Tough Love

Frisco prides itself on being a good community — a place where schools are excellent, children are safe and parents do not have to worry about their kids getting into trouble. Unfortunately, the best intentions do sometimes go awry, and it can be naive to think that just because we work so hard to keep the bad stuff out, it will not find its way in.

What happens if you, as a parent, find yourself with a teen in trouble? It could be anything from truancy, alcohol, drugs, violence or even criminal activity. This can lead the family down a path of juvenile courts, expulsion from school, teens running away — none of it good. Unless addressed by the entire family, that teen could easily end up as an adult repeat offender.

No one ever said raising kids would be easy. It can be one of the hardest jobs you will ever take on, and there is no manual to help you make sure you are doing it right. We tend to judge ourselves on our intentions, but others may judge us on our results. Even if you have the best of intentions, if you have a teen in this kind of trouble, there may have been a breakdown in the family dynamic along the way.

If swift action is not taken early, kids who start off as a troubled teen can easily become a career criminal because they have been labelled as a problem. Eventually, they prove the system right. The courts believe in second chances, but not 10 of them.

Get Motivated Juvenile Boot Camp, located in Aubrey, Texas, just north of Frisco, is a possible solution to help troubled teens and their families get back on track. Eden Dankowski, the founder of the organization, says they receive 100-300 calls per day seeking their services.

Make no mistake, Get Motivated Juvenile Boot Camp may carry the name “boot camp,” but it is so much more. Yes, the teens are required to report to the camp, do physical activities and the military and police staff who are instructors are very strict, but they are not looking to scare these teens straight. “Do we speak with authority? Yes, but there is a time and a place for it,” says Mr. Dankowski. He explains further, “If I were to start yelling in someone’s face, what are they going to do? You are going to do one of two things, usually. You are either going to shut down or you are going to have a temporary change. And that temporary change is right then. What I want is a permanent change.”

The camp started in 2007, but it was in the works for years before that. Mr. Dankowski says, “We started out with adults to see if it would work, the behavior modification portion of it, and it did. It worked very well.” Once they were up and running, the program became known as a therapeutic juvenile behavior modification program.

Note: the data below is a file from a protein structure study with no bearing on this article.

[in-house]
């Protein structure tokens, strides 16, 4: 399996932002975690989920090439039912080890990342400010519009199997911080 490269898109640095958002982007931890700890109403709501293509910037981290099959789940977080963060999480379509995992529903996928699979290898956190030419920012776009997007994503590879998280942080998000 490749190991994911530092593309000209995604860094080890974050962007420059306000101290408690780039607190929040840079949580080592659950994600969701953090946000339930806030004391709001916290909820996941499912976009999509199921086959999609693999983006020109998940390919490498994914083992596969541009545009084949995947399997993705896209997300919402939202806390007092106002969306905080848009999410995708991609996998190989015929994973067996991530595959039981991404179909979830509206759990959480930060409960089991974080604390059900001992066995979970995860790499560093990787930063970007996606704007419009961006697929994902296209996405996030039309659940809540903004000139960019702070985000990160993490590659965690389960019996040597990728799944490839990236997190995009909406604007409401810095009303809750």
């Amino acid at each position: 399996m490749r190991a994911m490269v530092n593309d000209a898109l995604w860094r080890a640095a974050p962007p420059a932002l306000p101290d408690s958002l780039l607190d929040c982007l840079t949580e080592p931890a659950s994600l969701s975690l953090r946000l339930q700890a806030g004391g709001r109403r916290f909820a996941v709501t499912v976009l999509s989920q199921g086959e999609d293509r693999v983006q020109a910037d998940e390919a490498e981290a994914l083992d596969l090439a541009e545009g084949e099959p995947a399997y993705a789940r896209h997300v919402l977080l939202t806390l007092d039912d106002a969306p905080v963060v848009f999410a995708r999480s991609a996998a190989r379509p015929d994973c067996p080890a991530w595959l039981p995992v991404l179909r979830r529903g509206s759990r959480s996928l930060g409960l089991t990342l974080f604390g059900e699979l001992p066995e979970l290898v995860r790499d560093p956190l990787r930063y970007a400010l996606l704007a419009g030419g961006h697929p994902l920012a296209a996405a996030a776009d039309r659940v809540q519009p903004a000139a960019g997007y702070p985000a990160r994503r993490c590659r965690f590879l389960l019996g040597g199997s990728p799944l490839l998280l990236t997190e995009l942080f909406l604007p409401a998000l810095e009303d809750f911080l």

“The only way you are going to change that child’s behavior is through the parent. The only way,” Mr. Dankowski emphasizes. “These kids are doing all these crazy things not because they want to run away, it is because they are running from something.” Parents need to have a good relationship with their child, but it is not to say it is perfect. There will always be some disagreements, but if the relationship, overall, is loving and has good communication, it is much less likely a teen will turn to dangerous behaviors.

The old boot camps where teens are yelled at similarly to basic training in the military do not work. “But, if a parent does not do his or her job, that behavior will come right back,” he warns. What is the difference? Mr. Dankowski’s group works on getting through to teens’ raw emotions, not fears. “Kids — all they want to do is bond with their parents,” he says.

Part of a teen being in this program includes parental participation. Mr. Dankowski says that if you want your kid to be successful, “the parents have to follow our directions.” Some of the requirements include becoming very rigid in daily activities. They expect parents not to work during the evening, to make sure they are parenting their child. Parents are also required to have dinner with their child every night. The teens have to cook twice a week to learn important life skills. Parents have to spend time with their teen every evening, they have to communicate, they have to check on grades and they have to journal every night. “You made a decision to have a child, and with that comes sacrifice,” he says. “We are teaching parents how to be parents and children how to be children.”

The minimum time to be involved in the program is 16 weeks. Change does not happen overnight, and the reinforcement of good behavior needs to take place with supervision so parents and teens can learn how to work together and feel confident that their lives will not fall back into old habits.